Posts Tagged ‘stay at home mom depression’

Tips to Counter Stay-at-Home Mom Depression


In the last blog, we focused on identifying stay-at-home mom depression. It helps to realize that you are not alone in your experiences. So what can you do to counteract the depression? Here are a few tips to help you feel more accomplished about your day.

Don’t start your day without a shower!

With the baby crying all night, it may be hard to distinguish when your day actually started. But taking those short, 20 minutes to shower and put on jeans and a t-shirt can make you feel refreshed, clean and prepared for the day. It also opens up the option for you to leave during the day or have someone come over because getting yourself ready will be one less thing you have to do! Making this a priority every morning will do wonders for your self-esteem.

Create a schedule or a checklist.

You will be amazed at how scheduling your day changes the way you feel. If you have a schedule, you wake up every day with a purpose. We know that making an hourly schedule can be too hard with the baby’s needs. But what about assigning certain days to do things? Tuesdays can be laundry days, Wednesdays are for shopping and running errands, and so on.

If making and deciding a schedule is too daunting for you, write a checklist every night for the next day. Think about what you didn’t finish, what you may have the energy to do the next day, etc. They can be very small things, like emailing your Mom, folding half the laundry, or texting a friend. As you check off those items, your sense of accomplishment will increase.

Stop watching too much TV or spending too much time on the computer.

Wasting your precious alone time on watching TV will only make you feel less accomplished. There is truth in the addictiveness of TV watching and internet surfing and it is a true time thief and brain washer. Indulging in this will only add to the downward spiral of feeling lonely and unproductive. Never turn on the TV or open your laptop unless you have a specific purpose in mind. Use your extra time to read a book, go for a walk, read to your baby or go to a park. This is where a checklist is extra handy. When you feel the urge to turn on the TV, go to the checklist first and see if there is something productive that you can accomplish.

While these tips may seem simple, they will be a huge step forward in countering any stay-at-home mom depression. If you have any other tips to offer, leave a comment below! And if you need further help and suggestions, contact us for our counseling services in Centennial and surrounding areas.

Are You Experiencing Stay-at-Home Mom Blues?

Stay at home mom depression - Denver Psychologist

Having a baby is truly a joyous and fulfilling moment. However, what about the mundane days to follow? If you are a stay-at-home mom, this is quite a transition. On top of navigating the ropes of taking care of a baby, you also have the addition of lack of sleep, long open days with seemingly no finished tasks, being trapped at home, a drop in a social life and more.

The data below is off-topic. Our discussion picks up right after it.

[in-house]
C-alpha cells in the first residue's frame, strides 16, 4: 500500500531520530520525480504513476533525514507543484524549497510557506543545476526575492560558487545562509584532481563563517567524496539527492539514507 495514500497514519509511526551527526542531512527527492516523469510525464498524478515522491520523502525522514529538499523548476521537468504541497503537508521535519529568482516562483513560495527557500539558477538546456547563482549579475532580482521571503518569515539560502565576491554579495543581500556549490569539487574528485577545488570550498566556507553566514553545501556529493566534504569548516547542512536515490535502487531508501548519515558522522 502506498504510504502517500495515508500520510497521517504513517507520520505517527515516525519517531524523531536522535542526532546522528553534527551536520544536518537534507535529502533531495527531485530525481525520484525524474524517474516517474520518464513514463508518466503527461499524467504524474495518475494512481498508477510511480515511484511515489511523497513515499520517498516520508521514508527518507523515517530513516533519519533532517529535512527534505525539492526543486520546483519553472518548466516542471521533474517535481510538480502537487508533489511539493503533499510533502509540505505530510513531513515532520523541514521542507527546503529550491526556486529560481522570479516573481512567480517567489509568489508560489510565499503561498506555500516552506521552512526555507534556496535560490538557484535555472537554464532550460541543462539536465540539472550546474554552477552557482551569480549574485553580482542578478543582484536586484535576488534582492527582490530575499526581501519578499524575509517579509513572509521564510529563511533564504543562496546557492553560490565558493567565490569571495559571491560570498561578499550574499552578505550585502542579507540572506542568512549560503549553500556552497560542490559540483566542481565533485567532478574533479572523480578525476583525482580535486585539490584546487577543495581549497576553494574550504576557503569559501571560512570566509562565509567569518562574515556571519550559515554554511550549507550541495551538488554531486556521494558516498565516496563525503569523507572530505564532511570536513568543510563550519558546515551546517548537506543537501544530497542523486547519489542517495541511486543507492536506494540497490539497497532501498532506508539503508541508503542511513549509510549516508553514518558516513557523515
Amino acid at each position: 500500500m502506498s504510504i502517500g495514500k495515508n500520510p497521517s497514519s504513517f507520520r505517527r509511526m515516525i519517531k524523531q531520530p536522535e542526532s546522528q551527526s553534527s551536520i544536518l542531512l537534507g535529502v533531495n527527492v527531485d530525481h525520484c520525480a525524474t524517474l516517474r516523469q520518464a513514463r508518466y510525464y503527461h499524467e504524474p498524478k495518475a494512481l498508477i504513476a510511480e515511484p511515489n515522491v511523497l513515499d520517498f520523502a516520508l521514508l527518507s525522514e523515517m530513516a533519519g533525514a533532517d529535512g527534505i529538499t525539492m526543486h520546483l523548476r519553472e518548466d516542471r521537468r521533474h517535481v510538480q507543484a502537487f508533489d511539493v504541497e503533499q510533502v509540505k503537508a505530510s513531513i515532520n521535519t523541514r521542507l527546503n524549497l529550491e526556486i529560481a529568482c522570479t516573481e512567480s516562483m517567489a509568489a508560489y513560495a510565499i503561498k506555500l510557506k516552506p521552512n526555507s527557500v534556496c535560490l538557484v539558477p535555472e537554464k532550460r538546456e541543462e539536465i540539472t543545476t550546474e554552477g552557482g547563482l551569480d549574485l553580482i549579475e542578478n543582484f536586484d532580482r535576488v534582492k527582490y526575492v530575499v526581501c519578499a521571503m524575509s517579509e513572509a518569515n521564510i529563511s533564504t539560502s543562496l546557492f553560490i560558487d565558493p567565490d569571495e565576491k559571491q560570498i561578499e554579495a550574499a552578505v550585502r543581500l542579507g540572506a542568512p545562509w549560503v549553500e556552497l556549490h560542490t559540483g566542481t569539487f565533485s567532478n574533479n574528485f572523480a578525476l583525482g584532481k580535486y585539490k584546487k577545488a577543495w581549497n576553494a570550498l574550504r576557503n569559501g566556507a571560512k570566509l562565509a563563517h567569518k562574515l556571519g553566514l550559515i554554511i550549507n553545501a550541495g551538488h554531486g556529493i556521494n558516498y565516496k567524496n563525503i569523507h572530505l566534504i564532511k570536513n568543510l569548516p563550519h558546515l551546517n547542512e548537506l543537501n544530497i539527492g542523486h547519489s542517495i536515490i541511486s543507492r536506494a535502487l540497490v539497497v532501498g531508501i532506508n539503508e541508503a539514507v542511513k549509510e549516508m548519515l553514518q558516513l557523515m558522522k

Gallup recently conducted a study of more than 60,000 U.S. women between the ages of 18-64 years old. This study found that 28 percent of stay-at-home moms admitted to depression a lot of the day. This is in comparison to only 17 percent of employed moms reporting depression. 41 percent of the stay-at-home moms also reported worry, compared to only 34 percent of their working counterparts.

From this study, we can see that this is a real phenomenon. But what is causing it?

1) Sudden change in lifestyle

As we have mentioned, there is an immense amount of change in parent’s lives after a child is born. While they gain something wonderful, the loss of their friends, income, status and life as they knew it is every bit as real. In contrast to working a job, being a mom is also a lot of unpaid work. It is 365 days a year with no vacation time, no paid time off and no breaks. This can result in utter exhaustion, mental breakdowns and being overwhelmed.

2) Isolation factor

Once a women becomes a mom, there is an automatic difference between her and her “non-mom” friends. Their lack of understanding can cause isolation and isolation can contribute to feelings of anger and depression. Some days, moms can’t even get out of the house and that means they receive no adult interaction at all. As wonderful as children are, only having conversations with them can be extremely isolating.

3) Lack of a sense of accomplishment

In the working world, there are clear parameters, tasks and projects given. The work day has a start and end time and there are direct rewards to accomplished tasks. At home, the baby will continue to cry and need a diaper change, food still needs to be cooked, and the laundry and housework will keep piling up. This causes a great lack in a stay-at-home mom feeling appreciated, understood and connected.

The first step to help is recognizing that this is normal! In our next blog, we will discuss some tips to counter stay-at-home depression. If in the meantime you need help, don’t hesitate to set up an appointment with a Denver psychotherapist today.

Photo Credit